On Call Welcome back to On Call, The Register‘s weekly trip down memory lane with those poor buggers who have to deal with whatever lurks on the other end of the phone line.
Today’s tale takes us back to the beginning of the century and an IT director, who we will call “Alessandro”, tasked with serving the needs of the pharmaceutical industry.
Alessandro was presented with a problem many managers have faced over the years: a bored employee (in this case a senior Unix engineer, based in France) who wanted to learn something new.
What to do?
“We had,” Alessandro told us, “a senior Oracle DBA (also based in France) who had no backup person and had just told me we should be thinking about training someone.”
It seemed like a match made in heaven. Alessandro asked his Unix guru “if he was interested in adding an additional title to his business card namely that of junior Oracle DBA“.
“His eyes lit up and he gladly agreed.”
That code that could never run? Well, guess what. Now Windows thinks it’s Batman
Sorted. “Titles are cheap and it made both DBA and Unix guys happy” and Alessandro got to buff his managerial halo to a high sheen.
The “junior” DBA spent his time shadowing the “senior” DBA and all seemed to go swimmingly for about six months until Alessandro received The Phone Call from the French IT manager supervising trainer and trainee.
“The junior DBA did a TRUNCATE TABLE instead of a DROP TABLE during the last maintenance window of the largest customer in EMEA on the wrong table and we lost customer data.”
“Chills ran down my spine,” recalled Alessandro. This was properly bad. A TRUNCATE is not something one merely recovers from. Sure, it’s a good deal faster than something like a DROP TABLE, but the latter would log deleted data and data held potential for recovery.
But a TRUNCATE? Ouch.
The team were frantically restoring from backups “but data loss is data loss so I knew it would create a shitstorm especially as everyone was based in France (including the customer)”.
As IT director, Alessandro figured that putting in an appearance in person “would calm some French nerves” so he packed a bag and drove to the Paris office (on a Sunday no less) to assess the blast radius and put together a report on the impact to customer and business.
Monday rolled around and naturally the French IT manager and team were “invited” to the customer’s office to explain just what in blue blazes had gone down.
Telling the gang to stand down, Alessandro decided he would “go alone and take the brunt of the rage and that we’d take it from there…”
Astonishingly, honesty was indeed the best policy. The customer patiently listened to Alessandro’s explanation of what had happened, why it would never ever happen again, and how the impact was only to the calculation of the bonus for the sales reps and would be less than 1 per cent out for that quarter. “Lower than the average human error % anyway.”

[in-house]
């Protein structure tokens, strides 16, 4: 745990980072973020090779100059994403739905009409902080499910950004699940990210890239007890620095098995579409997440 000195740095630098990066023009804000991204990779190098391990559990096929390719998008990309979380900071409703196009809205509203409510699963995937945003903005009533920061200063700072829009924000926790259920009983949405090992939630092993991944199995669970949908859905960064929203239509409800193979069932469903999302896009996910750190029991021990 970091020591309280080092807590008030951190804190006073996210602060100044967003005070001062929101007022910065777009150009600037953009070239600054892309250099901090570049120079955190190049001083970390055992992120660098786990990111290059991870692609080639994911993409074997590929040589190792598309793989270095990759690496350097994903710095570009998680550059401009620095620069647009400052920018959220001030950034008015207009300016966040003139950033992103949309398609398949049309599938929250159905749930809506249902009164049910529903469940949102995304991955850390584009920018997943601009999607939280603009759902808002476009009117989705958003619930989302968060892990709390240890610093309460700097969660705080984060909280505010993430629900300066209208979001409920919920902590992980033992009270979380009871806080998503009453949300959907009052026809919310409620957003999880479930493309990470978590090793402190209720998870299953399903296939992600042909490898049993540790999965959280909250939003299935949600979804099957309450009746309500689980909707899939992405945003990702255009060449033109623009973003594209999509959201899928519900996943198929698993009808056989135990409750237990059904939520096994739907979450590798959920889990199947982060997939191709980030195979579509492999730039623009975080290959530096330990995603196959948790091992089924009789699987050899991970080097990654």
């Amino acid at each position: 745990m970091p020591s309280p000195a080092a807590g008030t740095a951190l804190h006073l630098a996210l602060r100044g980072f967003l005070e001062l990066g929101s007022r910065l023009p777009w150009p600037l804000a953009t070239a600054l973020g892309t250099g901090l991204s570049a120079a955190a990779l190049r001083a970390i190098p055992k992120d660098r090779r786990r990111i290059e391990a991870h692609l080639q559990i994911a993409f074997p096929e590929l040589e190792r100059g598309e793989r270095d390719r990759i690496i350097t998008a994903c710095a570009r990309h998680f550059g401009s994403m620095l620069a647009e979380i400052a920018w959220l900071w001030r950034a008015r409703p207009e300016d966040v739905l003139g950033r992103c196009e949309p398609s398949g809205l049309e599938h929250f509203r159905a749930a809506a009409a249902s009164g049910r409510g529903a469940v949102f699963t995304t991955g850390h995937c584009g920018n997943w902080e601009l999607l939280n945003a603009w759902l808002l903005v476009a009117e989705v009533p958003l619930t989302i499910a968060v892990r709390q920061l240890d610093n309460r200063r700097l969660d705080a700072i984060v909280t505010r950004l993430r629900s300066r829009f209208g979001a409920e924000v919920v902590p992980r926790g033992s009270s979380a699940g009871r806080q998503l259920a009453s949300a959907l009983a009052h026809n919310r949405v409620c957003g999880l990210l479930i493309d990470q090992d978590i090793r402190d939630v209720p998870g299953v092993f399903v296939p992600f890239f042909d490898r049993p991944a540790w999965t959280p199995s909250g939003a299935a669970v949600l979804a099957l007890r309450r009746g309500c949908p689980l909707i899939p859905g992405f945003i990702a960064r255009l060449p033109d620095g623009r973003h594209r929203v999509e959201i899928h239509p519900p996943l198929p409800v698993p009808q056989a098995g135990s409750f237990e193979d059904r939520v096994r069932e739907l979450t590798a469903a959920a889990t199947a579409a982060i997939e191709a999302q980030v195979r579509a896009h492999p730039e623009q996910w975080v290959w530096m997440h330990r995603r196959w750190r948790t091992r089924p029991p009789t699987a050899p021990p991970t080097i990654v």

It was all going swimmingly (helped by Alessandro’s fluent French) until the question he’d been avoiding came up: “Who made this mistake?”
Alessandro answered: “The junior DBA did while the senior was looking over his shoulder.”
The customer persisted: “I want a name…”
Alessandro floundered for a while, until he was bluntly told: “You’re not getting out of this meeting without giving me a name.”
It became all too clear that despite the earlier civility, the customer wanted someone’s head on a stick for the cock-up and panic set in: “Holy shit! They’re going to have my senior Unix guy fired!” then: “Shit! This is going to be escalated to the CIO in the US!”
Feeling the icy chill of corporate retribution trickling down his spine, Alessandro gave them a name.
There was an awkward silence, broken by the sales director piping up for the first time: “Alessandro drove all the way from home yesterday, analysed the issue and is all alone in front of all of us and I accept his explanation. However…”
Turning her gaze to our hero she continued: “If this ever happens again, we will invite you again to this same meeting.
“And then we’ll burn you at the stake.”
The story does not quite end there.
Alessandro headed into the office where the French data centre team were nervously awaiting the outcome, “trying not to grin like a Cheshire cat”.
We’ve no doubt that sphincters were clenched as Alessandro told the assembled managers and IT professionals that, although the customer meeting had seemed to go well, “the last question they asked was a name…”
At this point his senior Unix/junior DBA person began packing his things, telling Alessandro: “They probably want me fired.”
“I didn’t say I gave them your name…” Alessandro replied after a beat, doubtless to the faint sound of those sphincters tightening ever further.
“I gave them my name!”
A substantial repast followed with the relieved team, during which we hope Alessandro was richly rewarded for putting himself between his team and the customer.
“From that day forward, the entire French team (including the account manager and general manager) would walk through fire for me.”
Ever had an IT director put themselves on the line after you’d done something particularly silly? Or maybe you’ve taken that call and resisted the urge to drop a co-worker into the merde? Send On Call an email and tell us all how you dealt with that phone call. ®
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